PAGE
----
Directed by: Justin Lin
Premise: Follows Star Trek Into Darkness. While searching deep space, the crew of the USS Enterprise encounters an enemy that plans to destroy a Federation outpost and incite a war.
What Works: Star Trek Beyond is a course correction following the disappointing 2013 entry Into Darkness. The latest Star Trek film corrects many of the mistakes of its predecessor and plays as a direct sequel to the 2009 Star Trek reboot. That installment reintroduced the crew of the USS Enterprise and placed them in their positions on the ship. Star Trek Beyond picks up three years into the Enterprise’s five-year mission as the crew explores the outer reaches of space and encounters alien lifeforms and civilizations. Where the 2009 film was about the excitement of youth and newness, in Star Trek Beyond the crew is run down by routine and doubt their career choices. Captain Kirk (Chris Pine) has grown weary of the monotony of space exploration while Spock (Zachary Quinto) questions his future and his obligations to the legacy of Vulcan. These character-based subplots give the movie a bit more maturity than 2009’s Star Trek. Even though the filmmakers drop those ideas once the action gets started, it is enough to give the film an emotional core and create the impression of character development. The other element that Beyond shares with 2009’s Star Trek is that film’s humor and sense of fun. The screenplay is credited to Simon Pegg, who plays Scotty in the movie and had previously collaborated on the scripts to Paul and The World’s End, and Doug Jung who had also written the 2003 caper movie Confidence. Pegg and Jung add a lot of wit to Beyond. They clearly understand these characters and Star Trek in general and they find ways of being self-aware without getting obnoxious about it. Another successful aspect of Star Trek Beyond is its limited scope. Hollywood summer tent pole movies seem to get bigger and broader each year and sequels, by their nature, tend to escalate the scope of their stories. Star Trek Beyond puts some limitations on its scale. The bulk of the story plays out on a single planet and the conflict of the movie concerns a single villain with a specific evil plot. Beyond benefits from the limitations forced onto its narrative and the movie has accessible stakes that service the action-oriented approach of this story.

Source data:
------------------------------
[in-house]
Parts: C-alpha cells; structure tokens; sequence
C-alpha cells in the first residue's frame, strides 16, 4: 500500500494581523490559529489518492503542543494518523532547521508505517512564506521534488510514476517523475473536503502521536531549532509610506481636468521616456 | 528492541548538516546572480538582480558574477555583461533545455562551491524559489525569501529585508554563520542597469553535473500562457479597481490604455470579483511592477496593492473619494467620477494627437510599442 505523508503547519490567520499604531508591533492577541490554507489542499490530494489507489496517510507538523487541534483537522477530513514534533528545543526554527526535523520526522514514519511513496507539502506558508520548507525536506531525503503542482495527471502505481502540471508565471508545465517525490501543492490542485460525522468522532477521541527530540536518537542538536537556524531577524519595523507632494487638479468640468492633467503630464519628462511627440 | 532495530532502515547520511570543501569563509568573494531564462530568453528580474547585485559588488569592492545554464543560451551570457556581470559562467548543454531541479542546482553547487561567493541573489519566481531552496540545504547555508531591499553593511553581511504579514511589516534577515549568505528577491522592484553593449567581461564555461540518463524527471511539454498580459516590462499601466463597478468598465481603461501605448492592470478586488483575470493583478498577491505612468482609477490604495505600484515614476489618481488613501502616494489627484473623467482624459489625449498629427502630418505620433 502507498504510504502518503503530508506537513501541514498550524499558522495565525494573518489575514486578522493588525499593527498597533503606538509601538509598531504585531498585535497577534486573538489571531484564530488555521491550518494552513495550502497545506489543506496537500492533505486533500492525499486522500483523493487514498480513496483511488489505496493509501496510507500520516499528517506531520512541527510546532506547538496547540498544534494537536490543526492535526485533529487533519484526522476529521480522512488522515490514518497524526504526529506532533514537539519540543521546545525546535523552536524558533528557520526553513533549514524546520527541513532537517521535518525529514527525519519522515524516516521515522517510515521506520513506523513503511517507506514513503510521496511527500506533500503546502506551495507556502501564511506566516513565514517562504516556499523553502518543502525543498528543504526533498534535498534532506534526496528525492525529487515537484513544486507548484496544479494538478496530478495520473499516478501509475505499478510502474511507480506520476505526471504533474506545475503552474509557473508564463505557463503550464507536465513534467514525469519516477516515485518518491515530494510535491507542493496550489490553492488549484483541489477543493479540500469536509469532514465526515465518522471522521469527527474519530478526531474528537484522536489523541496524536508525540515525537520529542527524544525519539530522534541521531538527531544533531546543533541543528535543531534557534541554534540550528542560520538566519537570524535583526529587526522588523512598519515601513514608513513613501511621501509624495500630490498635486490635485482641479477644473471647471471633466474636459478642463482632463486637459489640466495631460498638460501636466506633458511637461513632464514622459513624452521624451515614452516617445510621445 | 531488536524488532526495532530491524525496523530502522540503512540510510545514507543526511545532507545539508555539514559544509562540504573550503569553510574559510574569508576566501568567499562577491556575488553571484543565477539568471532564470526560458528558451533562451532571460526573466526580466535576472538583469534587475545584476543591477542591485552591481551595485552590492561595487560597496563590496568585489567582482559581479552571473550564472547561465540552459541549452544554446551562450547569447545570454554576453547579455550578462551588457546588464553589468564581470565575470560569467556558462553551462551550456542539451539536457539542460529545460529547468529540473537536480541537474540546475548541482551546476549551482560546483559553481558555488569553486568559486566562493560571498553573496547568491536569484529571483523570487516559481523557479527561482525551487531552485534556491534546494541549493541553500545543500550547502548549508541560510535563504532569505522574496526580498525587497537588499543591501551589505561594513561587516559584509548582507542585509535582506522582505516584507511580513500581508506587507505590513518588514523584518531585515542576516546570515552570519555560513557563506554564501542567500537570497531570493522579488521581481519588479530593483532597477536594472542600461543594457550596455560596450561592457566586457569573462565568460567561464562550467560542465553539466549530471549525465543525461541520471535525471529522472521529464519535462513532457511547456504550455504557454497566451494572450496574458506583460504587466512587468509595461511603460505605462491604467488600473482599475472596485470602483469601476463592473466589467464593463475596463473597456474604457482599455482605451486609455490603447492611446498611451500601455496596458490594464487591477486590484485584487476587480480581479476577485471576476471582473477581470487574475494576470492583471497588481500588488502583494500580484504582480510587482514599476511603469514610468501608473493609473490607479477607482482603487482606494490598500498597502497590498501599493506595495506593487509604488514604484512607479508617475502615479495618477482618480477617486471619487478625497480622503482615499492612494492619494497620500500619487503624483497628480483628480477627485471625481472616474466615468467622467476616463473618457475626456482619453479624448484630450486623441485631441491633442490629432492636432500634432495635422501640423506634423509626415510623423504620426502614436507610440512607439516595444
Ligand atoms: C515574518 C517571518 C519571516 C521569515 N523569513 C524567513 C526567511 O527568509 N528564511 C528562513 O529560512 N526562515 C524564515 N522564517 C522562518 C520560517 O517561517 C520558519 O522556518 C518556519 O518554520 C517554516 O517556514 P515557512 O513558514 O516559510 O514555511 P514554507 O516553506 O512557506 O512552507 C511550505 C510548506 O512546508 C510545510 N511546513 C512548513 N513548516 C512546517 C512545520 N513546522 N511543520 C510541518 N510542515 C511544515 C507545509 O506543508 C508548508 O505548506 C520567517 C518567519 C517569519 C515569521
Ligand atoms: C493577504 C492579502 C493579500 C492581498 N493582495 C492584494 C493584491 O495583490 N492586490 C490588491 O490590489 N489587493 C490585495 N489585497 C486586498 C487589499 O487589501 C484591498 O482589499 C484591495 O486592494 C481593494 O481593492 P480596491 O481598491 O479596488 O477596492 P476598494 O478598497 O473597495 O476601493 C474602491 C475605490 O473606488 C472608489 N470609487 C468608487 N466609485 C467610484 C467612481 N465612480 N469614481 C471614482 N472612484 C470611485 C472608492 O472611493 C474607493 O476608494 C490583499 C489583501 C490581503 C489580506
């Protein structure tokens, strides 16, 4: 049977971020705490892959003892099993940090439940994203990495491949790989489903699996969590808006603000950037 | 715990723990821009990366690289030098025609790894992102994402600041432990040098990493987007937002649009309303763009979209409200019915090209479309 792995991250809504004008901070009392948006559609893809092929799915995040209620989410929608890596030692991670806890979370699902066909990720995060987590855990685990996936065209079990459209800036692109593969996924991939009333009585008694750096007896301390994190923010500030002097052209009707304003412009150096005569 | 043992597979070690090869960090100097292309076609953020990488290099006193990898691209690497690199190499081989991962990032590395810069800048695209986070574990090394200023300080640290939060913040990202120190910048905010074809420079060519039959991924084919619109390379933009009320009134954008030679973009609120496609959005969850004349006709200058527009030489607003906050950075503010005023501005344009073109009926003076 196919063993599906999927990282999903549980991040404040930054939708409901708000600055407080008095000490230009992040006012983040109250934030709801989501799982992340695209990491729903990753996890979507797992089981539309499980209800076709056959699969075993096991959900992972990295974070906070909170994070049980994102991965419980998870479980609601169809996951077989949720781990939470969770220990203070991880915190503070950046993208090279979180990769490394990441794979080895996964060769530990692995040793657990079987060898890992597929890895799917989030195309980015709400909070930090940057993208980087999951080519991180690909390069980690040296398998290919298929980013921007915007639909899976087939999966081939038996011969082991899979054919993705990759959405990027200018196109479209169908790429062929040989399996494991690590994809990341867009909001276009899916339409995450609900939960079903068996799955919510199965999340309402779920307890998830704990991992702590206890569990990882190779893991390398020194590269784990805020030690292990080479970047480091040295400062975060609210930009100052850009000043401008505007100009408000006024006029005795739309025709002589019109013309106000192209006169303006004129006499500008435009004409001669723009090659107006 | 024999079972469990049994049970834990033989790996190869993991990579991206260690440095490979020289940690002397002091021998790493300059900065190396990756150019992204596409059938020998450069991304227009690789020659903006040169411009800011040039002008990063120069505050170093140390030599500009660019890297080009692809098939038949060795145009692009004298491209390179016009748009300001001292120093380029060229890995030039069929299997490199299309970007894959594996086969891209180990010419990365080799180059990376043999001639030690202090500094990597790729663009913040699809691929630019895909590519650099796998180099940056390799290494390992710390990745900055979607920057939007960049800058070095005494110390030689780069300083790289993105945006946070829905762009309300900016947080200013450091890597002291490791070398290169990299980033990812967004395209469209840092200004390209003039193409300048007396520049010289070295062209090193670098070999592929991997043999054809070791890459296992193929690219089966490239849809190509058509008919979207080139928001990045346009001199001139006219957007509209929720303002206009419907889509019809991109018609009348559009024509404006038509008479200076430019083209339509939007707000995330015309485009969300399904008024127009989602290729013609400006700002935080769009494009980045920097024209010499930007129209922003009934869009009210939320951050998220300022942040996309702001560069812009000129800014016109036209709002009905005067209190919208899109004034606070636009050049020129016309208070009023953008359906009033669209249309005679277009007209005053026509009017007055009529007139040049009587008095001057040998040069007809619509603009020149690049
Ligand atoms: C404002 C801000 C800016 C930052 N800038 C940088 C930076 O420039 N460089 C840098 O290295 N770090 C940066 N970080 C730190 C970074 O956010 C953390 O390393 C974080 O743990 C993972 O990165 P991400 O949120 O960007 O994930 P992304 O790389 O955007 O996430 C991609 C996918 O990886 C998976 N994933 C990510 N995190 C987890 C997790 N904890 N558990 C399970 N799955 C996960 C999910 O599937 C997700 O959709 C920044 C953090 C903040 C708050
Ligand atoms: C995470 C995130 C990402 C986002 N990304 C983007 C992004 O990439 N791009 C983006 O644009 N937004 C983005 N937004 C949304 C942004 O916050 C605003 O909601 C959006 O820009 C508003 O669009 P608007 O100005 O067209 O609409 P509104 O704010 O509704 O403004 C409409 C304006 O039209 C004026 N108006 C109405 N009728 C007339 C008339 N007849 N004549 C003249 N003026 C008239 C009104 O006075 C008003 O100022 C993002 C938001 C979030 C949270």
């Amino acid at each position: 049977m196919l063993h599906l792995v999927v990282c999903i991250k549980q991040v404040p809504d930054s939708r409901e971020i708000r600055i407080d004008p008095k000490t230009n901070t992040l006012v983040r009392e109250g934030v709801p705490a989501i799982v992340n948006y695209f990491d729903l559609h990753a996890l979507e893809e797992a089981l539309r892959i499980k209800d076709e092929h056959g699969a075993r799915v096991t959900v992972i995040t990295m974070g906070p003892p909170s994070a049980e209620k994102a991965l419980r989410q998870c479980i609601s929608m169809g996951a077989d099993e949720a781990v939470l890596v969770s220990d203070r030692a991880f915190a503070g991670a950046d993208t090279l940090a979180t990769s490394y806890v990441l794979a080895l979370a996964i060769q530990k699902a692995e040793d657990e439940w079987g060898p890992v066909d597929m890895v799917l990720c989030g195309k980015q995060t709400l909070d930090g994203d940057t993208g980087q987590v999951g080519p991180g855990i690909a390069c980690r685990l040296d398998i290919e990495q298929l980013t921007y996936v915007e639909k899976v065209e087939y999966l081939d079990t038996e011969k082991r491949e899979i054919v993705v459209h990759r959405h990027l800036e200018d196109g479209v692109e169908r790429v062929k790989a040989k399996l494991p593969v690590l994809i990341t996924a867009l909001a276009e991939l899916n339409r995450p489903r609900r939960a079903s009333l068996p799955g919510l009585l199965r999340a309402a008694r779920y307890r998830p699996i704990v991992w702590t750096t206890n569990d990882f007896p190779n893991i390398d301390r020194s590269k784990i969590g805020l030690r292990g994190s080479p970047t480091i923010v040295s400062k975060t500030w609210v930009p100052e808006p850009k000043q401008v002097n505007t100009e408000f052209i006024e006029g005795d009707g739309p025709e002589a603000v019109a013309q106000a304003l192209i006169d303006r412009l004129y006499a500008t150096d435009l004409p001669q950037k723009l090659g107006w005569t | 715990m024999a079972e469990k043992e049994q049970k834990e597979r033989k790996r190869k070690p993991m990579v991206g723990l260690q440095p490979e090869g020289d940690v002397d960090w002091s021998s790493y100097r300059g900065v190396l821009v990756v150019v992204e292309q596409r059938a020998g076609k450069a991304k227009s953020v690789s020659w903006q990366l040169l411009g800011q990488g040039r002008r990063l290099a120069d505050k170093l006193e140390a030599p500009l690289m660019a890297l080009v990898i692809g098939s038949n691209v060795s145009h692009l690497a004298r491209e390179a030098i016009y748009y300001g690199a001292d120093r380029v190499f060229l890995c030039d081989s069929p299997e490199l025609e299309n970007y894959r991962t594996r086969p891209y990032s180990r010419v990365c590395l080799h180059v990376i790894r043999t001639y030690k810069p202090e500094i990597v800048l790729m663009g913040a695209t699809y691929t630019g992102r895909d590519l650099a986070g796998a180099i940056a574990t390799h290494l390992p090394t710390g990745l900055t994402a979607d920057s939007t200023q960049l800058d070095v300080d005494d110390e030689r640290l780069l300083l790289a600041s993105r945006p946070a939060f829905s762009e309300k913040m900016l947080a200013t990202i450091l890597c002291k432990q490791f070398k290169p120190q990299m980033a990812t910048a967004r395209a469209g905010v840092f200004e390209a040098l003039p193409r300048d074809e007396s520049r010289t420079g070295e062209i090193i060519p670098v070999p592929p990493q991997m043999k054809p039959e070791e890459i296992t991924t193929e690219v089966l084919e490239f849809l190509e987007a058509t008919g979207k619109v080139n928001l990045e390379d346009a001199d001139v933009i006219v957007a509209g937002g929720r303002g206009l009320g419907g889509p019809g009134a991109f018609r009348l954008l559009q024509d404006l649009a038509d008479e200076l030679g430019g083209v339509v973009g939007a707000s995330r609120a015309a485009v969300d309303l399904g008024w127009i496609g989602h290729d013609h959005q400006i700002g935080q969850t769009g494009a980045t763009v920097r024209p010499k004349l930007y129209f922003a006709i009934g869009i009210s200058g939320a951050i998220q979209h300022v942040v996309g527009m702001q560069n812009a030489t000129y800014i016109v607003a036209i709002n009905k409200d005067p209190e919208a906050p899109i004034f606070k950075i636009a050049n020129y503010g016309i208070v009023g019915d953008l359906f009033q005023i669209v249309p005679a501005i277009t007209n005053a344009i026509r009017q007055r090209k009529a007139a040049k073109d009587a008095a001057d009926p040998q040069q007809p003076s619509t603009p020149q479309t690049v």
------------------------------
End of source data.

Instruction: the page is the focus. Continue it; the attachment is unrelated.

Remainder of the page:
What Doesn’t: Star Trek Beyond focuses primarily on Kirk, Spock, and McCoy and it doesn’t do enough with the rest of the cast the way that the 2009 Star Trek film did. Chekov, Uhura, and Sulu (Anton Yelchin, Zoe Saldana, and John Cho) are given very little to do and the movie lacks the teamwork that was done so well in the 2009 picture. The villain of Star Trek Beyond isn’t especially compelling. Idris Elba is fully capable of being a menacing figure and the story provides Krall with hints of an interesting background but the character isn’t given a concrete motivation. He wants to draw the Federation into a war but his reasons for doing that remain vague. Star Trek Beyond is the third film in this incarnation of Star Trek and part threes tend to solidify the tone and aesthetic for the rest of the series; as evidence, see Return of the Jedi, Harry Potter and the Prisoner of Azkaban, and A Nightmare on Elm Street 3: Dream Warriors. In each of those cases the third chapter codified the look and approach that the rest of the series would take. If Star Trek follows that rule, this iteration of the series is destined to be blockbuster entertainment and little else. At its best, Star Trek has told compelling stories that dramatized human issues and social problems from artificial intelligence to racism to the end of the Cold War. The new Star Trek, although quite fun, has none of that substance. It is simply an action movie and nothing more and Beyond ossifies that approach to the material.
Bottom Line: Star Trek Beyond is a satisfying sci-fi action picture. It’s not much more than that and Beyond lacks much of what was interesting about Star Trek and set it apart from other sci-fi properties. But as mainstream popcorn entertainment the movie works.
Episode: #605 (July 31, 2016)